Climate change has still very little impact on today’s economics curriculum

Global discussions on climate change have revealed the deleterious effects of the main features of contemporary capitalism. First, the commodification of natural resources is a feature of the long-run process of financial expansion characterized as the financialization of the capitalist economy where social vulnerabilities have increased – mainly in developing countries. Second, market deregulation opened up new energy investment patterns in a context where institutional investors have assumed an active role in the selection of high profit potential projects. Under the expansion of monopoly-capital, deep concerns have arisen, since energy policies and investments could pass down social and environmental safeguards. In spite of these concerns, climate change has still very little impact on today’s economics curriculum.

Today, restructuring energy policies to face climate change require comprehensive solutions in order to include issues related to regulation and finance, technology and innovation, governance and politics, besides environment and social inclusion. The results of COP 20 in Lima, Peru (2014) highlighted many challenges to fix the climate change. First, there is the climate finance challenge as private actors are the main actors of the investment process while the governments lead the climate change negotiations. Second, there is the educational challenge both between children, young people and professionals to face the requirements to improve teaching practices towards the environment and disaster risk reduction. Third, there is the investment challenge of promoting a low carbon economy. The main problem does not seem to be technology, but the lack of suitable policies. Indeed, it seems to be a mismatch between the actions of the ministries of environment and the ministries of economy and finance all around the world.  This year, at the begginining of  COP 21 in Paris, the scenario of negotiations seems to reveal that there is a lack of articulation between governments and the private sector in order to promote changes in investment patterns and to face education challenges towards a green economy.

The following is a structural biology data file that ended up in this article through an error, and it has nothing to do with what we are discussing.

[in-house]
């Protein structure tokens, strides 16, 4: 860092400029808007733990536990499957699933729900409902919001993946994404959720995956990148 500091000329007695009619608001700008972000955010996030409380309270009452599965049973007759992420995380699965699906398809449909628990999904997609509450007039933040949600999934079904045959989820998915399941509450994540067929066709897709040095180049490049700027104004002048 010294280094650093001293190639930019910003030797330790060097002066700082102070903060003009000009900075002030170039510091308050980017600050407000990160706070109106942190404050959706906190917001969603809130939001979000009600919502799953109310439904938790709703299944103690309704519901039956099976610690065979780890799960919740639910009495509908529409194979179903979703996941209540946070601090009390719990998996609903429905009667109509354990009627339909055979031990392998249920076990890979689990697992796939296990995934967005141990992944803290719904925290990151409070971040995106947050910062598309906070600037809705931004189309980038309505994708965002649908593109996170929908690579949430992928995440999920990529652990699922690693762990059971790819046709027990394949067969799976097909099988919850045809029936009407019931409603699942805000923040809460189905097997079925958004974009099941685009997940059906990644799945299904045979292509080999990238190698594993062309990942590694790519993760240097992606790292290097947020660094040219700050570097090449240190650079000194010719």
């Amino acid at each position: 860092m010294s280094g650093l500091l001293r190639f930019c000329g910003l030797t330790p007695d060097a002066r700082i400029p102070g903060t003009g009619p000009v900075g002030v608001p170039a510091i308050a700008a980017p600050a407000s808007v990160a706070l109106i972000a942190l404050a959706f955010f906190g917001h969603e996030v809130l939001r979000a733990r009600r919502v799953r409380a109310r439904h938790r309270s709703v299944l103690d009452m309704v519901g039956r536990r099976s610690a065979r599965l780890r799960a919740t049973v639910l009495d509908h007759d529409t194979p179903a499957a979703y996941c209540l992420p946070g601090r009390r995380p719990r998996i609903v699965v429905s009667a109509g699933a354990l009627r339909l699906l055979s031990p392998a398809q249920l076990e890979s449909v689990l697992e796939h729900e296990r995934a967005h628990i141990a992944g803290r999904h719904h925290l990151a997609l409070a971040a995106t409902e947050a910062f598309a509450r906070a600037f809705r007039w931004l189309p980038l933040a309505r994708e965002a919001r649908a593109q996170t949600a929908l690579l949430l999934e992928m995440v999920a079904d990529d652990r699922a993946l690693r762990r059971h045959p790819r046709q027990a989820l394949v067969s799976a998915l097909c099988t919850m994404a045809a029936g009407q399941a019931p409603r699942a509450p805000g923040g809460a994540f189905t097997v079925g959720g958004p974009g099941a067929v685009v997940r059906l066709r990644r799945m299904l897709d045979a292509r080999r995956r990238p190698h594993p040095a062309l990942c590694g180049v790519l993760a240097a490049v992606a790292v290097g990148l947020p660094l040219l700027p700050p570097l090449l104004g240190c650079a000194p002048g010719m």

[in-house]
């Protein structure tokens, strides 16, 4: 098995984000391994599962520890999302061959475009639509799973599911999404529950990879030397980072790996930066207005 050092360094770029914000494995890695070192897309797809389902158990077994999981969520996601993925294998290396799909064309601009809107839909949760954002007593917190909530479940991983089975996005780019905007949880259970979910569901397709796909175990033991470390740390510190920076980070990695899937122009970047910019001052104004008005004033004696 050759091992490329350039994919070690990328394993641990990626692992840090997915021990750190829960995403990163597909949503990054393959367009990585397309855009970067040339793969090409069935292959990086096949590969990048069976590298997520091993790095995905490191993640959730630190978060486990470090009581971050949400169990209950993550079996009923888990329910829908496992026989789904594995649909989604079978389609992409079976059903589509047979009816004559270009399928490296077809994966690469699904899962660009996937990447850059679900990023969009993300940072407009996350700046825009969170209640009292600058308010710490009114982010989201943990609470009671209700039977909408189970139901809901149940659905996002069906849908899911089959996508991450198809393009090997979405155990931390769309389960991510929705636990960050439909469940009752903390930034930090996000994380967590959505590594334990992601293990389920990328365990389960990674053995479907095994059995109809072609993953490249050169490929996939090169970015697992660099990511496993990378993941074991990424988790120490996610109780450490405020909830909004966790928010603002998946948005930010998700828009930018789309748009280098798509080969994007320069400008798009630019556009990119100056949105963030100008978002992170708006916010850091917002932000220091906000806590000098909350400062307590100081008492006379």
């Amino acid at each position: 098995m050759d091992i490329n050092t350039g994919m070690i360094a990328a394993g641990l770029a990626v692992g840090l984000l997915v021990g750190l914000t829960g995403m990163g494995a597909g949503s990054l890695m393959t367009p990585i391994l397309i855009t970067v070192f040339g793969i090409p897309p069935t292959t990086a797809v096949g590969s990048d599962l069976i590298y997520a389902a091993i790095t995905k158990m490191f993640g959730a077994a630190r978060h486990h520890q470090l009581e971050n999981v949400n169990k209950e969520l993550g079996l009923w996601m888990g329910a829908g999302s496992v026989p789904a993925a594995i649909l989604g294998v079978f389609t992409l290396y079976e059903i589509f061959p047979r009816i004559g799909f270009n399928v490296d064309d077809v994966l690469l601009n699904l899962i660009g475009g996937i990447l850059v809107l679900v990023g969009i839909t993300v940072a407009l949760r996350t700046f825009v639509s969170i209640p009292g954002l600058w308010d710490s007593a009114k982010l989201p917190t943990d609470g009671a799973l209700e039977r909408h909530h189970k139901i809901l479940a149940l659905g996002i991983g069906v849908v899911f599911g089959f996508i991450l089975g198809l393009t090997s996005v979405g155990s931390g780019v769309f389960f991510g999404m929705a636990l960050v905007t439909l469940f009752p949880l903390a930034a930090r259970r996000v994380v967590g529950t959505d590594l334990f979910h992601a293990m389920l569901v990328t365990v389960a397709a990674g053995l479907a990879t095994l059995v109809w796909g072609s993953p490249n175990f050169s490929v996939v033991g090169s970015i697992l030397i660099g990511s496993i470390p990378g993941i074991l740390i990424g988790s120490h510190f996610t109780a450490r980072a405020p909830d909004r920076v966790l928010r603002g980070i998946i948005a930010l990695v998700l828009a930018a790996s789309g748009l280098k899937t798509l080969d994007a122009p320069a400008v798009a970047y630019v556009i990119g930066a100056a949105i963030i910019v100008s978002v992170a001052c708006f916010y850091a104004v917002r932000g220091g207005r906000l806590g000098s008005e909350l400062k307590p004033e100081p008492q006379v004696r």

Considering this background, it is  a must for us economists to examine carefully  this important aspect of our real economies in a way that leads to a better understanding in order to include very widely this important part of the real economy into our economics curricula.  However, an understanding of modern economies cannot be arrived at without an understanding on of how climate change touches on development theories. Taking into account the relevance of these issues, some contemporary discussions should be included in the economics curriculum, such as: Could alternative energy policies be implemented in the short-run as they could play a decisive role in sustainable economic growth? How can new energy policies be articulated to financial and social policies? Are the US moving toward changes in energy patterns? Is China interested in building a strong partnership with other developing countries so as to face climate change vulnerabilities? Is another economic pattern of global development possible?




  1. Ernesto Vaihinger said:

    Estimo que el tema de fondo es la instalación del tema de los ODS en las sociedades civiles. La encuestas revelan un bajo nivel de conciencia al respecto. Su importancia radica en que sólo el consumo responsable impulsará decisiones en el campo de una producción que sólo responde a la demanda.

    • Maria Alejandra Madi said:

      Tu comentario es muy cierto. Hay que avanzar en la cuestión relevante: como promover el consumo responsable?

  2. This is such a big question. Among other things, economics curricula need to understand how central banking works, and how it could become a big part of the solution:

    The Green Climate Fund and other dedicated climate finance institutions could together create $300 billion a year of Green Climate Bonds, which would be perpetual, standardized, and interest-free. The central banks in developed and advanced developing nations could create $300 billion a year to buy the bonds, and they would hand the money to the Green Climate Fund and similar climate finance institutions.

    These organizations would turn the money around and offer it as free public grants to approved climate solution investment projects. As a result, the investment community would find the projects sufficiently enticing to invest up to $1.7 trillion a year, and the projects would go ahead. And the nations that pledged to provide $100 billion a year to the Green Climate Fund at the Paris Climate Conference in 2015 could consider their pledges fulfilled.

    • Maria Alejandra Madi said:

      Thanks for your comment and interesting proposal. I have also defended the active role of Central Banks in financing a low carbon pattern of investment. Your figures show the technical feasibility of this kinp of proosal, The real challenge is political. Maria

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